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Lodge 76, International Ass'n of Machinist & Aerospace Workers v. Wisconsin Employment Relations Commission

Supreme Court of Wisconsin
Mar 4, 1975
67 Wis. 2d 13 (Wis. 1975)


No. 405.

Argued February 3, 1975. —

Decided March 4, 1975.

APPEAL from a judgment of the circuit court for Milwaukee county: ROBERT W. LANDRY, Circuit Judge. Affirmed.

For the appellants there were briefs by Goldberg, Previant Uelmen, attorneys, and Robert E. Gratz and Gerry M. Miller of counsel, all of Milwaukee, and oral argument by Mr. Miller and Mr. Gratz.

For the respondent the cause was argued by Charles D. Hoornstra, assistant attorney general, with whom on the brief was Robert W. Warren, attorney general.

For the intervenor-respondent there was a brief by Michael, Best Friedrich, attorneys, and James C. Mallatt, Jacob L. Bernheim and John R. Sapp of counsel, all of Milwaukee, and oral argument by Mr. Sapp.

A brief amicus curiae was filed by Zubrensky, Padden, Graft Bratt Milwaukee for the International Union, United Automobile, Aerospace and Agricultural Implement Workers of America.

The judgment appealed from granted enforcement of an order of the Wisconsin Employment Relations Commission which directed the appellant Lodge to cease and desist from authorizing, encouraging or condoning any concerted refusal of the employees of Kearney Trecker Corporation to accept overtime assignments.

Kearney Trecker Corporation was a party to a collective bargaining agreement with Lodge 76, International Association of Machinists and Aerospace Workers, AFL-CIO and District No. 10 International Association of Machinists and Aerospace Workers, AFL-CIO. The agreement terminated June 19, 1971. A second agreement became effective July 23, 1972, and expired July 22, 1973.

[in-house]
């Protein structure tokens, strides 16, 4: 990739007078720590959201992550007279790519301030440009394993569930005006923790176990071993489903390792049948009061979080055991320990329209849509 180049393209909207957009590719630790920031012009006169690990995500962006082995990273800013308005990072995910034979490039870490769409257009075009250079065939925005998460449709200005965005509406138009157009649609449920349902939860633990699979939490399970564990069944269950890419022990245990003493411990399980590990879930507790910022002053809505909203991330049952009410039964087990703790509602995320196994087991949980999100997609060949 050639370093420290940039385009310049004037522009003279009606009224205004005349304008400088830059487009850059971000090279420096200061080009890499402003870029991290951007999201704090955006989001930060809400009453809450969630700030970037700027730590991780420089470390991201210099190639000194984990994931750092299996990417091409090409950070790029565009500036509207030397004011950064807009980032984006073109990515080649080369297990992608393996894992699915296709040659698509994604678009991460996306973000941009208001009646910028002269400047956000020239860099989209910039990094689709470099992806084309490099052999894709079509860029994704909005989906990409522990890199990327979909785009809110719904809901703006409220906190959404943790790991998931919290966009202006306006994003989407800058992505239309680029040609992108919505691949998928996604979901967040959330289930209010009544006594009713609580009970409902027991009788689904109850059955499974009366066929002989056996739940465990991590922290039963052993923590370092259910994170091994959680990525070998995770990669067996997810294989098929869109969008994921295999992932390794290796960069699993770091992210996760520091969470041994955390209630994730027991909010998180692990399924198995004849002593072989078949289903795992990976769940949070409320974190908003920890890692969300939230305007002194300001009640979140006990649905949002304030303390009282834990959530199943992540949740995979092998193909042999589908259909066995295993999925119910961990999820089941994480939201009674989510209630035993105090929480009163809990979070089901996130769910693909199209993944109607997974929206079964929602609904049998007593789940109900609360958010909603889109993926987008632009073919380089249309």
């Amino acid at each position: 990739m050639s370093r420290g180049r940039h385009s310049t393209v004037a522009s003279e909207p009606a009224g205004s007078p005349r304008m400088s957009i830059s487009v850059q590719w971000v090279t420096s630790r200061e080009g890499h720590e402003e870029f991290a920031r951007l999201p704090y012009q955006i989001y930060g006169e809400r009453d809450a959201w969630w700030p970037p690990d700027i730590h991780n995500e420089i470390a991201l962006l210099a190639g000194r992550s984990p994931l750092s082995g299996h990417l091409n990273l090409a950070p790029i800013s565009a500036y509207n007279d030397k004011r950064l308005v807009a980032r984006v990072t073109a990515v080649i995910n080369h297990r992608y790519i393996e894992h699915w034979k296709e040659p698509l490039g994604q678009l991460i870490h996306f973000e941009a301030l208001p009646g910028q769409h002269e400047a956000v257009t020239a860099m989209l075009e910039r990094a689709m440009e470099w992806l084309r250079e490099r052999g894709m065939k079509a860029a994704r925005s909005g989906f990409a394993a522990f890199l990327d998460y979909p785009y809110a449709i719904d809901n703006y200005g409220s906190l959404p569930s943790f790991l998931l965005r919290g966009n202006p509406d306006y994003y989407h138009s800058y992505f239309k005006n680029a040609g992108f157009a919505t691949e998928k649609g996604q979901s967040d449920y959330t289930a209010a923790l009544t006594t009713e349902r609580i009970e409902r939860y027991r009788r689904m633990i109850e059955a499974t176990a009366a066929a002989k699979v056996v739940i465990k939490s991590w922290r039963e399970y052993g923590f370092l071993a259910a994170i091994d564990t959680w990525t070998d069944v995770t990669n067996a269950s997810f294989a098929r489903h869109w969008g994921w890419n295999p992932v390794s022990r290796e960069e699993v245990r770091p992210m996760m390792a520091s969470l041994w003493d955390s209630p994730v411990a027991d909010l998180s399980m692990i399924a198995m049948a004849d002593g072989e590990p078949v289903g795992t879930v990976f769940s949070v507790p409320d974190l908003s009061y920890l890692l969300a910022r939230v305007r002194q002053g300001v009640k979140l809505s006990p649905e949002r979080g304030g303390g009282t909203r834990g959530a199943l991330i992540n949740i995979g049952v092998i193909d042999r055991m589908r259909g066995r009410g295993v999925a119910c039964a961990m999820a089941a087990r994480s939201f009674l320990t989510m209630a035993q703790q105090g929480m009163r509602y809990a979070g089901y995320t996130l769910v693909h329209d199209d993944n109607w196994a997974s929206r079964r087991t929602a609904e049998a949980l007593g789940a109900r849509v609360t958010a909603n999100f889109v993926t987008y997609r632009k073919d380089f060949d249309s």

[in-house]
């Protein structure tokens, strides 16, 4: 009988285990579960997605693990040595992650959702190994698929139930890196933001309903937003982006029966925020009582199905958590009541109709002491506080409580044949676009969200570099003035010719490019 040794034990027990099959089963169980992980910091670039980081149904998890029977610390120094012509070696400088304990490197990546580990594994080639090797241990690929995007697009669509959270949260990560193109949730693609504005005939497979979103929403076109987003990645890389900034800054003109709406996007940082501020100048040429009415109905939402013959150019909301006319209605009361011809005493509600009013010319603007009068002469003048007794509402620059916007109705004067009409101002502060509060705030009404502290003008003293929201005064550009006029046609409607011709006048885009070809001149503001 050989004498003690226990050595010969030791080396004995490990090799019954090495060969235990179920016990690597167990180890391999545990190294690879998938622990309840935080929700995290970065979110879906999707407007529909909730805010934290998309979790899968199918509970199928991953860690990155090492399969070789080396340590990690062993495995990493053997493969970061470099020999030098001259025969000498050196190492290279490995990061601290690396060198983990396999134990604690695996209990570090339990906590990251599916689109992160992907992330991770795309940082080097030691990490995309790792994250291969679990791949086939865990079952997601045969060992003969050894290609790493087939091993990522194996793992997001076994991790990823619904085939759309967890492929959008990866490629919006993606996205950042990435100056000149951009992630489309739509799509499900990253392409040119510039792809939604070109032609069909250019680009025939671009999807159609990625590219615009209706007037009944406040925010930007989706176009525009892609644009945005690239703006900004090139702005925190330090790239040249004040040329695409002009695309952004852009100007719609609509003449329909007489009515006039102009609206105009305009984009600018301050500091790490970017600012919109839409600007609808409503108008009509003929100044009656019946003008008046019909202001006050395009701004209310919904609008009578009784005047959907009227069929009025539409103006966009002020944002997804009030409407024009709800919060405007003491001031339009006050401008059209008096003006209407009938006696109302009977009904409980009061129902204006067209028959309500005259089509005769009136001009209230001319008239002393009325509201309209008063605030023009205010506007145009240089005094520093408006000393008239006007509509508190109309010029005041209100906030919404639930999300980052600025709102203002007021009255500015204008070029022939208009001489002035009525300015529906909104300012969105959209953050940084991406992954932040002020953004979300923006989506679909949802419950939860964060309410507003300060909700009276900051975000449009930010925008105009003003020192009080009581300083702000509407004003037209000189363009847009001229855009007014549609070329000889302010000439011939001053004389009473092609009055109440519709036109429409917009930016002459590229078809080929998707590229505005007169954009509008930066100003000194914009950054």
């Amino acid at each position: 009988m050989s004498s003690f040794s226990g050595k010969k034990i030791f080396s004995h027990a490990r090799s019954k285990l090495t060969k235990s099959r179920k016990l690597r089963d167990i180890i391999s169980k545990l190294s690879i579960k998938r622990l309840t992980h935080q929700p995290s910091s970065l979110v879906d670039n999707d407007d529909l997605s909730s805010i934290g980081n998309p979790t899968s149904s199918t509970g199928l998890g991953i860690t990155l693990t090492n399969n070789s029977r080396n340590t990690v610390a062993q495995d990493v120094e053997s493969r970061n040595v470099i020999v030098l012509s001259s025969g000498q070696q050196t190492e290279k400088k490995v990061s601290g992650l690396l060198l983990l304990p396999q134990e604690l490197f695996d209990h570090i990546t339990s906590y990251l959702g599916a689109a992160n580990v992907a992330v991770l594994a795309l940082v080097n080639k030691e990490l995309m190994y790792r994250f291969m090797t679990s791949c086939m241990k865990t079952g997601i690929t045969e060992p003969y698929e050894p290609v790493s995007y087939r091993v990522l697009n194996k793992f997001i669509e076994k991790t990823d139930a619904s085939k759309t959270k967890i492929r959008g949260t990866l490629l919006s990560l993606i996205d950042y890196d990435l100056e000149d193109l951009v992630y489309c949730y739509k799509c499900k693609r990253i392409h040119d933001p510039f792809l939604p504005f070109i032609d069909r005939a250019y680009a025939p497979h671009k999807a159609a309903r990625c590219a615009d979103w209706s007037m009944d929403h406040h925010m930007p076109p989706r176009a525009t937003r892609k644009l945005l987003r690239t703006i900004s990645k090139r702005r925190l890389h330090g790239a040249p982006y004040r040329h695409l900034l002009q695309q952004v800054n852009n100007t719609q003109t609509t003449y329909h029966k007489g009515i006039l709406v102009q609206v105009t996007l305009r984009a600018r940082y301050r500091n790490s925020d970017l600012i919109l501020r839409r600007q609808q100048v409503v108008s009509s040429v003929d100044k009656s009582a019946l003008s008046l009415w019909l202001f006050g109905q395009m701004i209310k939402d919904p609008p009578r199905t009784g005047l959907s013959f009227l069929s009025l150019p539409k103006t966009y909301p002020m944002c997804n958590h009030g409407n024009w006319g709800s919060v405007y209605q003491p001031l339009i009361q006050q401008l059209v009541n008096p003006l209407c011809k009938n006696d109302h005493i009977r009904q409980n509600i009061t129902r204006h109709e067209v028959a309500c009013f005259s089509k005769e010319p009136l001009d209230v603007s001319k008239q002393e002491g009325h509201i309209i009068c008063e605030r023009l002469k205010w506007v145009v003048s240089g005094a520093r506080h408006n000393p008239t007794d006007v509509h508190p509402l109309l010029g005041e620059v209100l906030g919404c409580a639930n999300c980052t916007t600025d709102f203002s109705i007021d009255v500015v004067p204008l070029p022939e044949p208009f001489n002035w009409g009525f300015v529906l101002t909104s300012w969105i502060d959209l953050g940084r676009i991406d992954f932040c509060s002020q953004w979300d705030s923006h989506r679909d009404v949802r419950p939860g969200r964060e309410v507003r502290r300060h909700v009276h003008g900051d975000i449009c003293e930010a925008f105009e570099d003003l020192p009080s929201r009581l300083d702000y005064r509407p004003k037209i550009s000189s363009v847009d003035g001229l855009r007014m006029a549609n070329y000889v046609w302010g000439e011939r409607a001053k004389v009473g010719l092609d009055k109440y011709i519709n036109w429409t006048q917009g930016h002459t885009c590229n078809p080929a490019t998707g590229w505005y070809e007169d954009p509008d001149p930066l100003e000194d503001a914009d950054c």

During negotiations for this second agreement a bargaining impasse developed concerning the work week. The employer wanted to have a forty-hour week with a time-and-a-half pay rate for work over' eight hours in a day and forty hours in a week. The union wanted to retain the prior schedule of thirty-seven and one-half hours a week with overtime rates applicable for work over seven and one-half hours a day and thirty-seven and one-half hours in a week.

On March 1, 1972, the employer announced that it was implementing its forty-hour week proposal effective March 12, 1972. On March 7th, the union membership authorized a strike and further resolved that no union member would work overtime, overtime being defined as work in excess of seven and one-half hours a day or thirty-seven and one-half hours a week. The employer and the union met on March 10th and 11th in unsuccessful attempts to resolve the issue. The employer did not implement its forty-hour week proposal on March 12th or at any time later.

On March 16, 1972, the union "remind[ed]" its members that even though negotiations were still underway, the policies voted on by the membership "will continue in effect until a labor agreement is signed."

Prior to March 7th only five percent of the employees declined overtime work. As many as 354 worked on Saturday, March 4th. After the union's March 7th meeting, however, all but three employees refused to work overtime. The employer suffered substantial damages as a result.

The employer's business is the manufacture of machine tools. Its business affects interstate commerce. Labor management relations between the employer and the union are subject to the National Labor Relations Act.

On June 12, 1972, the employer filed with the National Labor Relations Board (NLRB) a charge that the union had violated sec. 8 (b) (3) of the National Labor Relations Act, 29 U.S. Code, sec. 158 (b) (3) (NLRA) by its ban on overtime. On June 27, 1972, the NLRB regional director refused to issue a complaint on the ground that the union's action was not prohibited by the NLRA. That refusal stated, in part: